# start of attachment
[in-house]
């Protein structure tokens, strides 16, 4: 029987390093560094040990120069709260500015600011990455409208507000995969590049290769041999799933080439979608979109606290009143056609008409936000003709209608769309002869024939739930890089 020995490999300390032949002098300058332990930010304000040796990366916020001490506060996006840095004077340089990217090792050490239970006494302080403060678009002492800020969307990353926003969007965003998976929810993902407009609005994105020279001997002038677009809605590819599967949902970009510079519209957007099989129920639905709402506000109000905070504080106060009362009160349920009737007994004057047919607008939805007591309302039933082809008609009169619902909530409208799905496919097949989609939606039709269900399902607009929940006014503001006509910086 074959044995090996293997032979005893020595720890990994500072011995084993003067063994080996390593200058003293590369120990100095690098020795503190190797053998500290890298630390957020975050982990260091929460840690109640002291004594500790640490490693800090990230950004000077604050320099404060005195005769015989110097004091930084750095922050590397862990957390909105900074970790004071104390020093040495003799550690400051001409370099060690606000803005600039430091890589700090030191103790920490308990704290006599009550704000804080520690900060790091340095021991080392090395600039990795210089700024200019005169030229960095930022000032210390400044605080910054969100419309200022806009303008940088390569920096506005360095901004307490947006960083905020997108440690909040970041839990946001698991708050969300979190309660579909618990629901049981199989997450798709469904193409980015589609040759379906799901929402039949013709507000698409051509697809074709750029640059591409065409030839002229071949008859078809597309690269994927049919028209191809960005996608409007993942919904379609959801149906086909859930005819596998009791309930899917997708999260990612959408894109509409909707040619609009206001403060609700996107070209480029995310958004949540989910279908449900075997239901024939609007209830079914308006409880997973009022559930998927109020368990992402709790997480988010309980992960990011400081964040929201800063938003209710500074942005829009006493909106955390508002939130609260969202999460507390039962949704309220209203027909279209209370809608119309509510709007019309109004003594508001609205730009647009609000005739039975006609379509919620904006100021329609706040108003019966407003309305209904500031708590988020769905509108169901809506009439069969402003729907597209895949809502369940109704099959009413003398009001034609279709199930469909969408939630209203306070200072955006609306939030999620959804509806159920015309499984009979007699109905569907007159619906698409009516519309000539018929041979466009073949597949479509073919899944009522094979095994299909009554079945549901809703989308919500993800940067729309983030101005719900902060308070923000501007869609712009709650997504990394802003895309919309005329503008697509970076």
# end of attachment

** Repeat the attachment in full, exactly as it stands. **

[in-house]
């Protein structure tokens, strides 16, 4: 029987390093560094040990120069709260500015600011990455409208507000995969590049290769041999799933080439979608979109606290009143056609008409936000003709209608769309002869024939739930890089 020995490999300390032949002098300058332990930010304000040796990366916020001490506060996006840095004077340089990217090792050490239970006494302080403060678009002492800020969307990353926003969007965003998976929810993902407009609005994105020279001997002038677009809605590819599967949902970009510079519209957007099989129920639905709402506000109000905070504080106060009362009160349920009737007994004057047919607008939805007591309302039933082809008609009169619902909530409208799905496919097949989609939606039709269900399902607009929940006014503001006509910086 074959044995090996293997032979005893020595720890990994500072011995084993003067063994080996390593200058003293590369120990100095690098020795503190190797053998500290890298630390957020975050982990260091929460840690109640002291004594500790640490490693800090990230950004000077604050320099404060005195005769015989110097004091930084750095922050590397862990957390909105900074970790004071104390020093040495003799550690400051001409370099060690606000803005600039430091890589700090030191103790920490308990704290006599009550704000804080520690900060790091340095021991080392090395600039990795210089700024200019005169030229960095930022000032210390400044605080910054969100419309200022806009303008940088390569920096506005360095901004307490947006960083905020997108440690909040970041839990946001698991708050969300979190309660579909618990629901049981199989997450798709469904193409980015589609040759379906799901929402039949013709507000698409051509697809074709750029640059591409065409030839002229071949008859078809597309690269994927049919028209191809960005996608409007993942919904379609959801149906086909859930005819596998009791309930899917997708999260990612959408894109509409909707040619609009206001403060609700996107070209480029995310958004949540989910279908449900075997239901024939609007209830079914308006409880997973009022559930998927109020368990992402709790997480988010309980992960990011400081964040929201800063938003209710500074942005829009006493909106955390508002939130609260969202999460507390039962949704309220209203027909279209209370809608119309509510709007019309109004003594508001609205730009647009609000005739039975006609379509919620904006100021329609706040108003019966407003309305209904500031708590988020769905509108169901809506009439069969402003729907597209895949809502369940109704099959009413003398009001034609279709199930469909969408939630209203306070200072955006609306939030999620959804509806159920015309499984009979007699109905569907007159619906698409009516519309000539018929041979466009073949597949479509073919899944009522094979095994299909009554079945549901809703989308919500993800940067729309983030101005719900902060308070923000501007869609712009709650997504990394802003895309919309005329503008697509970076």